I keep decrying Republicans and conservative talking heads for rolling over and playing dead when Dems and Deep Staters repeat lies about President Trump.
One of the most harmful lies told was that Trump had said after Charlottesville that neo-Nazis were “fine people.” That lie was repeated last week on CNN (surprise!) when Keith Boykin appeared on “Outfront with Erin Burnett.”
Fellow panelist Steve Cortes immediately called out Boykin and “detailed that Trump’s ‘fine people on both sides’ observation clearly related to those on both sides of the Confederate monument debate, and specifically excluded the violent supremacists.”
Of course, Burnett defended Boykin’s lie with one of her own:
“He [Trump] didn’t say it was on the monument debate at all. No, they didn’t even try to use that defense. It’s a good one, but no one’s even tried to use it, so you just used it now.”
Cortes knew better, so he wrote a column asking his bosses at CNN whether they would stick with the lie or the truth revealed in their own contemporaneous reporting about Charlottesville.
In particular he quoted the president’s statement at Trump Tower following the riot at Charlottesville that led to a young woman’s death.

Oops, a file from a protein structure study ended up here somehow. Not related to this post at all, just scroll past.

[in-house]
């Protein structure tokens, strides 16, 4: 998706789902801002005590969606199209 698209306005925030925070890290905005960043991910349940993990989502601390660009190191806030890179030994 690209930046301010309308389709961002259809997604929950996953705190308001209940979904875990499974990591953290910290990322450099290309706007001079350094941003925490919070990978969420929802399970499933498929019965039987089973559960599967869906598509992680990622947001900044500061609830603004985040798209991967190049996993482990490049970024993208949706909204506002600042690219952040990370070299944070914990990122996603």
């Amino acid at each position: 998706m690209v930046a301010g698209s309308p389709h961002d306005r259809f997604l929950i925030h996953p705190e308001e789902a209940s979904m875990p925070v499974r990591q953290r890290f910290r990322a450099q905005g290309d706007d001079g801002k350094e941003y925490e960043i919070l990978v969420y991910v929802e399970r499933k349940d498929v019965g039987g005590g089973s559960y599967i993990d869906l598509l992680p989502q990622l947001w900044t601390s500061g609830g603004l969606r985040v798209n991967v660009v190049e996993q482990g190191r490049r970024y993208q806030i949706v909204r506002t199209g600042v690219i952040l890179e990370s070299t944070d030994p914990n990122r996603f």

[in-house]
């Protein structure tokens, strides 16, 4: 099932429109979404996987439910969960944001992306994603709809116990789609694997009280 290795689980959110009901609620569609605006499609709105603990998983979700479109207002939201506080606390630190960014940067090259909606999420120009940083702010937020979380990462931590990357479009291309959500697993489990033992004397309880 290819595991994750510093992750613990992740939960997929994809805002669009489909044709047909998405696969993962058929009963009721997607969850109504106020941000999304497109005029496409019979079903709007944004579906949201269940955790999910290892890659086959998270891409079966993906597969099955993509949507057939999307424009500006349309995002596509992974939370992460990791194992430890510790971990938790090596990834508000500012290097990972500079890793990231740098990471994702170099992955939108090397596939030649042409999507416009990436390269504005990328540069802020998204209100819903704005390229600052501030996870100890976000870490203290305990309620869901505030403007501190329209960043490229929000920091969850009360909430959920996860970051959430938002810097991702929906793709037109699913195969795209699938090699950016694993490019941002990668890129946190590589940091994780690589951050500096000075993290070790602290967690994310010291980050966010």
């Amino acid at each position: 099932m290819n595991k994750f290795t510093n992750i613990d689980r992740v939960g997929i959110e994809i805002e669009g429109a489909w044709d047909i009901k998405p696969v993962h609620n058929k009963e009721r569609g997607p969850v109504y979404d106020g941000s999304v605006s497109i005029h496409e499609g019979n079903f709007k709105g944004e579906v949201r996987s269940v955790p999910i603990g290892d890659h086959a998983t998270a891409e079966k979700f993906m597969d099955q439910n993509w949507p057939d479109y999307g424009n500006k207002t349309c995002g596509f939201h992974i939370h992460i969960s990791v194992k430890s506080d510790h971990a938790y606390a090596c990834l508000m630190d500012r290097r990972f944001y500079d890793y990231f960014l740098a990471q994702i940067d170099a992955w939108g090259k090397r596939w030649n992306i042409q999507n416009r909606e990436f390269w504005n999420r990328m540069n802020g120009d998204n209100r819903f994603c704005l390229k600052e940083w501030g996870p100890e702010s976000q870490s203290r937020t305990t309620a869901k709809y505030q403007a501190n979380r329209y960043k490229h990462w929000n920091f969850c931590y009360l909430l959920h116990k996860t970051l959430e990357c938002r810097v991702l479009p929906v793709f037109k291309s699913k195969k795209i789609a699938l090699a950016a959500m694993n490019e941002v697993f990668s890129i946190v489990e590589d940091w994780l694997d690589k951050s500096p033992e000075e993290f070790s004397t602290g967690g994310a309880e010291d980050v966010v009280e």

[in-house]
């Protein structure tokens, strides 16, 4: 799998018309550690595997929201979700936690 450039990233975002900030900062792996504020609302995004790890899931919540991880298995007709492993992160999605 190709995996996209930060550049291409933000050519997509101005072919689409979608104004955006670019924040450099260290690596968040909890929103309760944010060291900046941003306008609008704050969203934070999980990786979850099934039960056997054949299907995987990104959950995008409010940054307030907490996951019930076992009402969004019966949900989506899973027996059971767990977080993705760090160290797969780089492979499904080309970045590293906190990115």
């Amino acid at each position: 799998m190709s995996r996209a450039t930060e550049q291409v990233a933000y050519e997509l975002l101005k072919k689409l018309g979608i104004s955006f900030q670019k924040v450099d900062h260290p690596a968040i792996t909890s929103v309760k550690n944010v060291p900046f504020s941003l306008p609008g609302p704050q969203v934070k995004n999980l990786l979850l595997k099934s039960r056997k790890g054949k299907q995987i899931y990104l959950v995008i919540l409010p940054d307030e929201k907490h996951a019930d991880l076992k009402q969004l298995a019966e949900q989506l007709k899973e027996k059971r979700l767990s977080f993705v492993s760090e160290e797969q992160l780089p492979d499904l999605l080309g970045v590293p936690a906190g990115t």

“Excuse me, they didn’t put themselves down as neo-Nazis, and you had some very bad people in that group. But you also had people that were very fine people on both sides. You had people in that group – excuse me, excuse me, I saw the same pictures you did. You had people in that group that were there to protest the taking down of, to them, a very, very important statue and the renaming of a park from Robert E. Lee to another name.”
To confirm that the president wasn’t calling neo-Nazis fine people, Cortes quotes the later statement Trump made at the same press conference:
“I’m not talking about the neo-Nazis and white nationalists because they should be condemned totally.”
As Cortes notes, these statements taken together are unequivocal. “For any honest person, therefore, to conclude that the president somehow praised the very people he actually derided, reveals a blatant and blinding level of bias.”
Good for Cortes. He showed the intelligence and bravery that too many conservatives, even on Fox, refuse to wield.
As Cortes also notes, “countless so-called journalists have furthered this damnable lie… The only explanation for such a repeated falsehood is abject laziness or willful deception.”
Unfortunately, those are the conditions that exist throughout cable news and sadly too many newsrooms across the country. That’s why I put together my new collection of essays exposing Fake News in “The Media Matrix.” You can pick up a copy or explore the sample on Amazon.
Frank Miele writes from Kalispell, Montana, at www.HeartlandDiaryUSA.com and is a columnist at Real Clear Politics. To support my work, please consider buying my “Why We Needed Trump” trilogy, which documents the downward spiral of the USA before Trump arrived on the scene. The books are available at Amazon in paperback or Kindle editions. Thanks!